While the basics ring true for all humanity, how we implement them will vary from person to person.  We are much more similar to one another than we are different, but those differences are very important.  Your success will depend on how well you are able to identify strategies that align with who you are and what makes you, you.  It’s much easier to adjust your strategies to work in congruence with your personality than it is to try and wedge yourself into rigid framework that directly competes against your human nature.  

Reflect on times when you’ve succeeded, and times when you have struggled.  What circumstances led you to be victorious, and what circumstances distracted you or prevented you from following through?  Consider taking a personality test to help you get to know yourself better.  (Try habit & happiness expert Gretchin Rubin’s Quiz).  Here are a few questions to get you started:

  • Do you need accountability, or do you rebel against obligations?
  • Do you prefer solitude or social settings?
  • Do you prefer familiarity or variability?
  • Are you a night person or a morning person?
  • What comes easier to you, moderating or abstaining?
  • Are you a planner or do you prefer to live impulsively?
  • Do you prefer to take big steps or baby steps?

How you answer these questions will help you identify the best strategies for bringing back the basics. For example, if you are someone that needs accountability, signing up for workout classes that charge a no-show fee, or finding a workout buddy may help you maintain a regular exercise routine.  If you’re someone that prefers variability, a standard gym membership may be too monotonous, but perhaps a ClassPass membership offering a diverse collection of classes will keep you engaged and committed.

Employ Habit Hacks

Now that you’ve identified habits that support your human nature, the next step is to activate these habits.  Forming new habits can be just as hard as breaking old ones, but the good news is there is a method to the madness.  Here are a few trusty habit hacks to help get you started:

  • Downsizing:  Focus on one habit at a time, and break it down into into the smallest, easiest action imaginable.  Mentally, this will prevent you from feeling overwhelmed and intimidated from trying to change too much all at once, and it will also reframe the habit into a task so simple it would be ridiculous not to follow through.  For example, if your goal is to drink 10 glasses of water in a day, rephrase the habit: “drink half a glass of water per hour”.

  • Pairing:  Piggyback on pre-existing routines that are already embedded into your daily routine, such as taking a shower, brushing your teeth, receiving a text message, eating a meal, or the sun setting.  Use these routines as the cue to trigger your new desired behavior.  For example, when you make a morning pot of coffee, let this be the cue to drink a glass of water.

  • Scheduling:  When a task is on the schedule, suddenly it becomes a priority, encouraging us to manage our time around it.  It also serves as a reminder and holds us accountable for following through.  Try setting an hourly event on your calendar to remind you to take a brief walk and grab a drink of water, or adding your weekly workouts to your calendar.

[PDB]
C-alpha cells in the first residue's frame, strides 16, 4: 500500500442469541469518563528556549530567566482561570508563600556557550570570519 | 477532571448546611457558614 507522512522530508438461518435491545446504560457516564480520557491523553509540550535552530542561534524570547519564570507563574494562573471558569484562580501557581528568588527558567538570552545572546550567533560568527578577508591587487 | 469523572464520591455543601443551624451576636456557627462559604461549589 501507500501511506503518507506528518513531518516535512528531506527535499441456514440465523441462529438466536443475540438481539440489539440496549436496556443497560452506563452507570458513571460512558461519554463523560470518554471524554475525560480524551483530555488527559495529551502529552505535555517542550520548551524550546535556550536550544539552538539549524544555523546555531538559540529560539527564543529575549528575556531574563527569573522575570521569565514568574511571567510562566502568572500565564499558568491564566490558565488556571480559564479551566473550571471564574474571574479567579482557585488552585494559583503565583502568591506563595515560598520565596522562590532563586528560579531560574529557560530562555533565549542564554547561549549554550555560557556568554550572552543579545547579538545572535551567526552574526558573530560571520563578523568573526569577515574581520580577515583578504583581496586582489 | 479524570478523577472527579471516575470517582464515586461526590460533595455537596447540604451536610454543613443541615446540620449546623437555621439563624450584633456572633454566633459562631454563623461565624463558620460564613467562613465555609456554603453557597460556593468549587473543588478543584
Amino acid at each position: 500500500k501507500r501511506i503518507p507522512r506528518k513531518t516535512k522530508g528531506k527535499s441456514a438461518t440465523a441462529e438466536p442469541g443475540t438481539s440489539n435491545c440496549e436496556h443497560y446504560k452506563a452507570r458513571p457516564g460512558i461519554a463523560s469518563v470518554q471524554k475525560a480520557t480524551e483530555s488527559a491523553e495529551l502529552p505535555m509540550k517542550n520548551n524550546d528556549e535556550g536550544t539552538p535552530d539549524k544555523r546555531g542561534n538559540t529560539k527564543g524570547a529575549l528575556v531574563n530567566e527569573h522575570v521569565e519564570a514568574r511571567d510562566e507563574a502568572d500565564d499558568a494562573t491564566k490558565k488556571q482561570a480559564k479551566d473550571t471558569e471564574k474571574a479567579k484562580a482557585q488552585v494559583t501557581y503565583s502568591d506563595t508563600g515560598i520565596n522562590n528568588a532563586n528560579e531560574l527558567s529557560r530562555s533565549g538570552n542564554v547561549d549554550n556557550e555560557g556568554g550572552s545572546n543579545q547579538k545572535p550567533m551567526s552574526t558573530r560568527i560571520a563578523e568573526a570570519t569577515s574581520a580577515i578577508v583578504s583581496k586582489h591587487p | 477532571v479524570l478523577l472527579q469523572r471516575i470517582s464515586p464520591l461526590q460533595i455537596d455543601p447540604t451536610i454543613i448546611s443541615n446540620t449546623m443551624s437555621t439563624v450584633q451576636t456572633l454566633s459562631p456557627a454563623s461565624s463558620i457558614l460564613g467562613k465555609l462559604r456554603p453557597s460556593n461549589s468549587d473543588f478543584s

• Reconstructing: Make the healthy choice the most convenient choice by reconstructing your environment.  Remove or relocate cues that trigger poor behavior and replace them with cues and tools that support your new habits.  Give your pantry a makeover: place healthier choices at eye level, and store junk food on the top shelf out of arm’s reach.  Pack your gym bag the night before a workout so come morning, there are no excuses.  Make the right choice too easy to resist.

Study Yourself

The final step to cultivating a personalized healthy lifestyle is to put your lab coat on and study yourself.  Use an app or consider keeping a journal to track your habits and how they impact your mood, energy level, hunger level, performance, and weight.  Not only will this serve as a source of accountability, but amongst the data you collect, patterns will begin to emerge.  While we all thrive on real food, ample sleep, regular activity, proper hydration, and daily relaxation, our needs within each of these categories will vary.  For example, one person may find they can thrive on 7 hours of sleep, while others may require 9 hours to be their personal best.  Similarly, two people served the same exact meal may experience drastic differences in blood sugar, energy, mood, and weight due to differences in biology, digestion, metabolism, activity level, and so on.  Logging this information will help you understand how to manipulate variables such as the meal size and composition, meal timing and eating frequency, bedtime, sleep duration, rise time, water requirements, exercise type, duration, and frequency in a way that works best for you.  Trust that this is just a temporary science project and enjoy the process.  After all, no population-based research study will ever be able to provide you with the type of personalized insight that you’ll uncover during this journey of self-discovery!

Give Your Lifestyle a Purpose

With today’s heightened focus on health and wellbeing, it’s easy to lose sight of the big picture and forget the true purpose of living a healthy lifestyle.  A lifestyle should be something that supports your life goals - it shouldn’t be your life goal.  Take a step back and ask yourself: What do you want to achieve, experience, or create in your lifetime?  How does your vitality empower you to pursue your passions, chase your dreams, and achieve your life ambitions?  Whether it’s raising a family, traveling the world, or starting your own company, every ambition becomes more attainable with optimal health and well-being.  

Ready to begin?  Here’s a Real Food Meal Plan to get you started!